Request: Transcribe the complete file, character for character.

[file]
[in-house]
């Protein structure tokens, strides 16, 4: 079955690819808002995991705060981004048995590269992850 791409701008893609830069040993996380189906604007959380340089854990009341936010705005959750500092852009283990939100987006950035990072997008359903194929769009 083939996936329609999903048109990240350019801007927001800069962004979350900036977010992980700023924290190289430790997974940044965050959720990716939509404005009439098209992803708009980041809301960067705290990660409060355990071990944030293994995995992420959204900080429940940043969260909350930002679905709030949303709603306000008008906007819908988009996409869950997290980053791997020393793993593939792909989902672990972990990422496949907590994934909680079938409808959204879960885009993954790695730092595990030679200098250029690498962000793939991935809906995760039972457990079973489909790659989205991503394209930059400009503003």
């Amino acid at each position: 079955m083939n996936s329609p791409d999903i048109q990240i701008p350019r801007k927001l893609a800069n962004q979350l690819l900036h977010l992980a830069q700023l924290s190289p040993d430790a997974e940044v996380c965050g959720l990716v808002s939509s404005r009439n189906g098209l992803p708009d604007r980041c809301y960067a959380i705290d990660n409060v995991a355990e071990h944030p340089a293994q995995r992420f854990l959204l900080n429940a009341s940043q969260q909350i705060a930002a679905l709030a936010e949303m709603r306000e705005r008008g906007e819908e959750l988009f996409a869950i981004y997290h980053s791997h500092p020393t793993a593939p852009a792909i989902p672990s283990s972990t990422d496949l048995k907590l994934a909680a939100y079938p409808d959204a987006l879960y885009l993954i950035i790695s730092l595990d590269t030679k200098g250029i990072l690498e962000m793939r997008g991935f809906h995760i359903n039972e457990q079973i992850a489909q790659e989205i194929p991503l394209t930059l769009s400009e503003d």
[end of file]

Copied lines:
[in-house]
């Protein structure tokens, strides 16, 4: 079955690819808002995991705060981004048995590269992850 791409701008893609830069040993996380189906604007959380340089854990009341936010705005959750500092852009283990939100987006950035990072997008359903194929769009 083939996936329609999903048109990240350019801007927001800069962004979350900036977010992980700023924290190289430790997974940044965050959720990716939509404005009439098209992803708009980041809301960067705290990660409060355990071990944030293994995995992420959204900080429940940043969260909350930002679905709030949303709603306000008008906007819908988009996409869950997290980053791997020393793993593939792909989902672990972990990422496949907590994934909680079938409808959204879960885009993954790695730092595990030679200098250029690498962000793939991935809906995760039972457990079973489909790659989205991503394209930059400009503003």
């Amino acid at each position: 079955m083939n996936s329609p791409d999903i048109q990240i701008p350019r801007k927001l893609a800069n962004q979350l690819l900036h977010l992980a830069q700023l924290s190289p040993d430790a997974e940044v996380c965050g959720l990716v808002s939509s404005r009439n189906g098209l992803p708009d604007r980041c809301y960067a959380i705290d990660n409060v995991a355990e071990h944030p340089a293994q995995r992420f854990l959204l900080n429940a009341s940043q969260q909350i705060a930002a679905l709030a936010e949303m709603r306000e705005r008008g906007e819908e959750l988009f996409a869950i981004y997290h980053s791997h500092p020393t793993a593939p852009a792909i989902p672990s283990s972990t990422d496949l048995k907590l994934a909680a939100y079938p409808d959204a987006l879960y885009l993954i950035i790695s730092l595990d590269t030679k200098g250029i990072l690498e962000m793939r997008g991935f809906h995760i359903n039972e457990q079973i992850a489909q790659e989205i194929p991503l394209t930059l769009s400009e503003d």